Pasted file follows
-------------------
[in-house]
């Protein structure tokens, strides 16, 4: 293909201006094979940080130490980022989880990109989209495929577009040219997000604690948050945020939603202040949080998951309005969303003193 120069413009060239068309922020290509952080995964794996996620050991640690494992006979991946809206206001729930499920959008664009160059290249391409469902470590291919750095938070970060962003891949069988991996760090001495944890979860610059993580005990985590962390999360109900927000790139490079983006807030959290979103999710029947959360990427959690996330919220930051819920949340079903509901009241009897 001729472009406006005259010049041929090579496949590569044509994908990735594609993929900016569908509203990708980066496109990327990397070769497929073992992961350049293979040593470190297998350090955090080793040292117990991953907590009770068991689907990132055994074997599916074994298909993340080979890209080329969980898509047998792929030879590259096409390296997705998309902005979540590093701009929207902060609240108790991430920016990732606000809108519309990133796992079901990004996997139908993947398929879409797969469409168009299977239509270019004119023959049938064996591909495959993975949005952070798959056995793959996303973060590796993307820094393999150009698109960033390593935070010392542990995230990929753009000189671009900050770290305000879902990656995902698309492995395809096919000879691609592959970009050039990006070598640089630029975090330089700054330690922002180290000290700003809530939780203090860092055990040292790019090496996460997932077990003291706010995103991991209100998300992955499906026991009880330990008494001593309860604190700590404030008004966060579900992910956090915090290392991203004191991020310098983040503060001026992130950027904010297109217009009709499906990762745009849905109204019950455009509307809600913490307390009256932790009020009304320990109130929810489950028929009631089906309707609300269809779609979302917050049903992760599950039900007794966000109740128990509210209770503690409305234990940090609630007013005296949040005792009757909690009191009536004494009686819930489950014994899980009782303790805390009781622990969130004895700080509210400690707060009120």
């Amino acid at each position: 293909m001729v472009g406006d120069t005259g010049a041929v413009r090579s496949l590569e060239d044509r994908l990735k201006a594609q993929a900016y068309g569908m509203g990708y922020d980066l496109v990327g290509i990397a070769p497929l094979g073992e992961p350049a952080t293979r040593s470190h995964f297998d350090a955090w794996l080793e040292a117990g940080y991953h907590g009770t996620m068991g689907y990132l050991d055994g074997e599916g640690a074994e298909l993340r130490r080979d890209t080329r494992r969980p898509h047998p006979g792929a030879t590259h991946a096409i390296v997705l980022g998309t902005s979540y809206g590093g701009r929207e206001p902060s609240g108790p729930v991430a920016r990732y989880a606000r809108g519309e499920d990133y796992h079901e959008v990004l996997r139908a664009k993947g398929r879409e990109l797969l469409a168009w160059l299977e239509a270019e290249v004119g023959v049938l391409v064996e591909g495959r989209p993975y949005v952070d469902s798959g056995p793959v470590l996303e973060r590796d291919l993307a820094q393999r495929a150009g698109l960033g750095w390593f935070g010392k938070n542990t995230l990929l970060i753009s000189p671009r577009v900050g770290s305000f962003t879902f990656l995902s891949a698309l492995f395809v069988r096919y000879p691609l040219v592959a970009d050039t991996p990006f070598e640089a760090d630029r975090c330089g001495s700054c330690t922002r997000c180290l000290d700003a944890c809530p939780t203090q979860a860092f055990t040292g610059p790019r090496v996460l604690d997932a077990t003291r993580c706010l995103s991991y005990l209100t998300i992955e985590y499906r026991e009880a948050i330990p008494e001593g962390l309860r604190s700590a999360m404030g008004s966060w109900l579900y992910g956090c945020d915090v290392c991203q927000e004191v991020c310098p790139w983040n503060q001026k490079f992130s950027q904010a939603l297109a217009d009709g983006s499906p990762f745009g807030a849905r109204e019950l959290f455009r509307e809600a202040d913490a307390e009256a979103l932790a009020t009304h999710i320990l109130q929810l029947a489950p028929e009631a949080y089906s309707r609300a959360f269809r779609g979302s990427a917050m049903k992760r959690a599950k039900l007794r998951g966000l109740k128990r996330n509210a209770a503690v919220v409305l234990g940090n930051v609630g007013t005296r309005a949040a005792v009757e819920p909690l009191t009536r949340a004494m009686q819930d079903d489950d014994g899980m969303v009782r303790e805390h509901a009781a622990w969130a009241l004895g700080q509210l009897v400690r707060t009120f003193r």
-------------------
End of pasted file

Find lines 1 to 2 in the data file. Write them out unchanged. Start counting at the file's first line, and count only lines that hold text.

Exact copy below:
[in-house]
């Protein structure tokens, strides 16, 4: 293909201006094979940080130490980022989880990109989209495929577009040219997000604690948050945020939603202040949080998951309005969303003193 120069413009060239068309922020290509952080995964794996996620050991640690494992006979991946809206206001729930499920959008664009160059290249391409469902470590291919750095938070970060962003891949069988991996760090001495944890979860610059993580005990985590962390999360109900927000790139490079983006807030959290979103999710029947959360990427959690996330919220930051819920949340079903509901009241009897 001729472009406006005259010049041929090579496949590569044509994908990735594609993929900016569908509203990708980066496109990327990397070769497929073992992961350049293979040593470190297998350090955090080793040292117990991953907590009770068991689907990132055994074997599916074994298909993340080979890209080329969980898509047998792929030879590259096409390296997705998309902005979540590093701009929207902060609240108790991430920016990732606000809108519309990133796992079901990004996997139908993947398929879409797969469409168009299977239509270019004119023959049938064996591909495959993975949005952070798959056995793959996303973060590796993307820094393999150009698109960033390593935070010392542990995230990929753009000189671009900050770290305000879902990656995902698309492995395809096919000879691609592959970009050039990006070598640089630029975090330089700054330690922002180290000290700003809530939780203090860092055990040292790019090496996460997932077990003291706010995103991991209100998300992955499906026991009880330990008494001593309860604190700590404030008004966060579900992910956090915090290392991203004191991020310098983040503060001026992130950027904010297109217009009709499906990762745009849905109204019950455009509307809600913490307390009256932790009020009304320990109130929810489950028929009631089906309707609300269809779609979302917050049903992760599950039900007794966000109740128990509210209770503690409305234990940090609630007013005296949040005792009757909690009191009536004494009686819930489950014994899980009782303790805390009781622990969130004895700080509210400690707060009120």